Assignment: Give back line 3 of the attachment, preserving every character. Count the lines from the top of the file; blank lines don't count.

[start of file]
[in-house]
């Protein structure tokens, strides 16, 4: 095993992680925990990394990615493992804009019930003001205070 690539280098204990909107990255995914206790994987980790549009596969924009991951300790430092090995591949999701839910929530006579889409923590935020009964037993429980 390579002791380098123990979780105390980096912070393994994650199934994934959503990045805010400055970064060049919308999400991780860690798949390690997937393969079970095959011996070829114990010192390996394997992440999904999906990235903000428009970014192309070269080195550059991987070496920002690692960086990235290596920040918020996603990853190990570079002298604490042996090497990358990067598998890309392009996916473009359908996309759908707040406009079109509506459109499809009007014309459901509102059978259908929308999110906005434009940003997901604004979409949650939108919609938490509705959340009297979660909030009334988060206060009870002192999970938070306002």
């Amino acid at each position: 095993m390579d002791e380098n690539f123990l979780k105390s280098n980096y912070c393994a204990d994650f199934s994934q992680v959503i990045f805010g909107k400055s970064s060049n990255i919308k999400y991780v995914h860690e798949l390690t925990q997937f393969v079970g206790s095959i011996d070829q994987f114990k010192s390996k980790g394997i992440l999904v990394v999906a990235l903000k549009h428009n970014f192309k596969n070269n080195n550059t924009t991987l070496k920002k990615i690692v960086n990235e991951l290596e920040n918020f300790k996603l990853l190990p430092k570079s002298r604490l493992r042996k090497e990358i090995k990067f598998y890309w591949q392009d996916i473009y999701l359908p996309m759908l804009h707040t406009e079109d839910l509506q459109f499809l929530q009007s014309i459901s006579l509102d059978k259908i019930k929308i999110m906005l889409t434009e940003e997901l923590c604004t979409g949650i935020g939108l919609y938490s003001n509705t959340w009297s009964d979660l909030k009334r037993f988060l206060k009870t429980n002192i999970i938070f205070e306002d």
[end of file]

């Amino acid at each position: 095993m390579d002791e380098n690539f123990l979780k105390s280098n980096y912070c393994a204990d994650f199934s994934q992680v959503i990045f805010g909107k400055s970064s060049n990255i919308k999400y991780v995914h860690e798949l390690t925990q997937f393969v079970g206790s095959i011996d070829q994987f114990k010192s390996k980790g394997i992440l999904v990394v999906a990235l903000k549009h428009n970014f192309k596969n070269n080195n550059t924009t991987l070496k920002k990615i690692v960086n990235e991951l290596e920040n918020f300790k996603l990853l190990p430092k570079s002298r604490l493992r042996k090497e990358i090995k990067f598998y890309w591949q392009d996916i473009y999701l359908p996309m759908l804009h707040t406009e079109d839910l509506q459109f499809l929530q009007s014309i459901s006579l509102d059978k259908i019930k929308i999110m906005l889409t434009e940003e997901l923590c604004t979409g949650i935020g939108l919609y938490s003001n509705t959340w009297s009964d979660l909030k009334r037993f988060l206060k009870t429980n002192i999970i938070f205070e306002d």